Is There a Diet to Manage Graves’ Disease?

Graves’ disease cannot be managed with diet alone, but nutrition is still essential to your health.

A woman with a grocery basket shops for produce in a supermarket.

Updated on May 28, 2024

Graves’ disease is an autoimmune condition where the body’s immune system attacks the thyroid gland, a hormone-producing gland in the front of the neck. This can cause hyperthyroidism, where the thyroid gland produces too much thyroid hormone. Thyroid hormone is an important chemical that the body requires to regulate many functions, including metabolism, mood, cognition, and fertility.

Symptoms of Graves’ disease

When the body produces too much thyroid hormone, problems occur. In the case of Graves’ disease, these problems can include:

  • Heart palpitations, irregular heartrate
  • Goiter (enlarged thyroid gland)
  • Increased appetite
  • Unintended weight loss (even when eating more)
  • Muscle weakness, feeling out of breath during activity
  • Fatigue, hand tremors
  • Mood changes, such as irritability or nervousness
  • Problems concentrating
  • Poor heat tolerance or excessive sweating
  • Frequent bowel movements
  • Irregular menstruation
  • Hair loss and nail changes

Can Graves’ disease be managed with diet?

Graves’ disease cannot be managed with diet alone, but diet is an important component of managing Graves’ disease. People with Graves’ disease should discuss nutrition with their healthcare providers:

  • Because of the way Graves’ disease can affect the bones, muscles, and immune system, it’s important that a diet contain adequate amounts of protein, calcium, vitamin D, healthy fats, and anti-inflammatory foods.
  • Graves’ disease can cause changes in bodyweight. Unintended weight loss is common among people who have Graves’ disease. Weight gain can also occur, especially once a person with Graves’ disease begins treatment.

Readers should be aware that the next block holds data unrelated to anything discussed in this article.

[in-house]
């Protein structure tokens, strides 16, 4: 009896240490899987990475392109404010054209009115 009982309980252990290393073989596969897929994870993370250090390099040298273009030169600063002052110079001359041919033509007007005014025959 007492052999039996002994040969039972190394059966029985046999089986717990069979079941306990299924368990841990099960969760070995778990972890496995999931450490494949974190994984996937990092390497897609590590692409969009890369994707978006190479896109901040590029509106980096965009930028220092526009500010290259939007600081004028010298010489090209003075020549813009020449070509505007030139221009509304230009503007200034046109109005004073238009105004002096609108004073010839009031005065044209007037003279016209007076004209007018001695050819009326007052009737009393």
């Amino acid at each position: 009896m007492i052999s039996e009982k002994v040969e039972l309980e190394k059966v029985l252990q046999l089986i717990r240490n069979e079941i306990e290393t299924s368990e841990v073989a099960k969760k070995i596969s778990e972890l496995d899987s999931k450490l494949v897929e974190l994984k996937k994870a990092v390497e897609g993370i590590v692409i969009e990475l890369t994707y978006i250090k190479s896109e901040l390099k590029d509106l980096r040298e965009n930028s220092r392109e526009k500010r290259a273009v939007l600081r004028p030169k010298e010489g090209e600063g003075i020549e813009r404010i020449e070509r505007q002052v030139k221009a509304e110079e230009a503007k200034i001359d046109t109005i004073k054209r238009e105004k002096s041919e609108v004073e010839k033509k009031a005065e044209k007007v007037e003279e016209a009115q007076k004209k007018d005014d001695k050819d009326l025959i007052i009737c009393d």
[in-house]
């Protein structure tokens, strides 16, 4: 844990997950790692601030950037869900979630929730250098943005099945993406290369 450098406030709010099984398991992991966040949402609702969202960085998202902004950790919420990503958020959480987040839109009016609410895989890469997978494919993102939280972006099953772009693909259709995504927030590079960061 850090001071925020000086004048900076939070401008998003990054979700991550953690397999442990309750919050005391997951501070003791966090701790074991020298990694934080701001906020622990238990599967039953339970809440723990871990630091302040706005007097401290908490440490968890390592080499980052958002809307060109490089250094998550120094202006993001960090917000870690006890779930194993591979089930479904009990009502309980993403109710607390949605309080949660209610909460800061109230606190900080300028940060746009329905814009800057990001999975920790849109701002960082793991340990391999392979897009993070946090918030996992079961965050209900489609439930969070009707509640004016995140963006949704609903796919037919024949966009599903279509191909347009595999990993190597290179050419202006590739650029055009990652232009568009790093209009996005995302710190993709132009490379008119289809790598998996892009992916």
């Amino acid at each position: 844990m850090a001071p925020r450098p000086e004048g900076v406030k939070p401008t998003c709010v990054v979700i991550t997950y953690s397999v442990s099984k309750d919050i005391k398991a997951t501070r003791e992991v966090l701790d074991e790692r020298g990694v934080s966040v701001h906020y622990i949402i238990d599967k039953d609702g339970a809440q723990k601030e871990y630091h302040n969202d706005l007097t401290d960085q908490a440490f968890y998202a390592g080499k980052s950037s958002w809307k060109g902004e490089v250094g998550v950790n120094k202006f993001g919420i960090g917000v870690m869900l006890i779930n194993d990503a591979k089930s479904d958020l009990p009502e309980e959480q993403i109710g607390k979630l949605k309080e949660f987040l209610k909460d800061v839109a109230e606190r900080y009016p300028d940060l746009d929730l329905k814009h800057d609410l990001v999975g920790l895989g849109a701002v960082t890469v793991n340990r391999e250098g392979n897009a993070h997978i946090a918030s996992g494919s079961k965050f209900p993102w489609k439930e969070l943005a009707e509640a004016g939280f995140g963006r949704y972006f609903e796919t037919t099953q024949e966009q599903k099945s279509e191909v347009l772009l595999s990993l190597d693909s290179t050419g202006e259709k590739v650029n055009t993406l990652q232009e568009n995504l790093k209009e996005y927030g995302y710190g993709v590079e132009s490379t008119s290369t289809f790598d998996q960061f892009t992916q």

• Ask your healthcare provider about consuming caffeine, and how much you should consume. Caffeine may exacerbate certain symptoms.
  • Eating foods that contain too much iodine can be harmful to someone with Graves’ disease. Talk to your healthcare provider about foods to avoid.

Anyone living with Graves’ disease should discuss diet and nutrition with a healthcare provider, who will always be your best source of information. Talk to your healthcare providers about the foods you eat, any foods you should avoid or limit, and any medications you take, including over-the-counter medications, vitamins, and supplements.

If you have concerns about nutrition, you may also consider working with a registered dietitian, a healthcare provider who can assess your nutritional needs and create a personalized eating plan.

How is Graves’ disease treated?

Treatment for Grave’s disease will depend on a person’s symptoms and the severity of the disease. It can include antithyroid medications, radioiodine therapy, or surgery to remove all or part of the thyroid. Beta blockers (medications that lower blood pressure) can be used to relieve abnormal heart rate, tremors, and nervousness.

A treatment plan should also focus on other conditions and complications that are caused by having Graves’ disease, such as thyroid eye disease (TED) and a skin condition called Graves’ dermopathy.

Because these conditions affect different people in different ways, individualized care is important—you want a treatment plan that addresses your diagnoses, your symptoms, and your needs.

Article sources open article sources

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Muhammad A. Shahid, Muhammad A. Ashraf, and Sandeep Sharma. Physiology, Thyroid Hormone. StatPearls. June 5, 2023.
Dana Larsen, Sargun Singh, and Maria Brito. Thyroid, Diet, and Alternative Approaches. The Journal of Clinical Endocrinology and Metabolism, 2022. Vol. 107, No. 11.
Andrea Aguilar. Graves’ disease and nutrition recommendations. Michigan State University Extension. September 06, 2017.
Mount Sinai. Hyperthyroidism.
Binod Pokhrel and Kamal Bhusal. Graves Disease. StatPearls. June 20, 2023.
Barbara Torlinska, Linda Nichols, et al. Patients Treated for Hyperthyroidism Are at Increased Risk of Becoming Obese: Findings from a Large Prospective Secondary Care Cohort. Thyroid, 2019. Vol. 29, No 10.
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NCI Dictionary of Cancer Terms. Beta-blocker.
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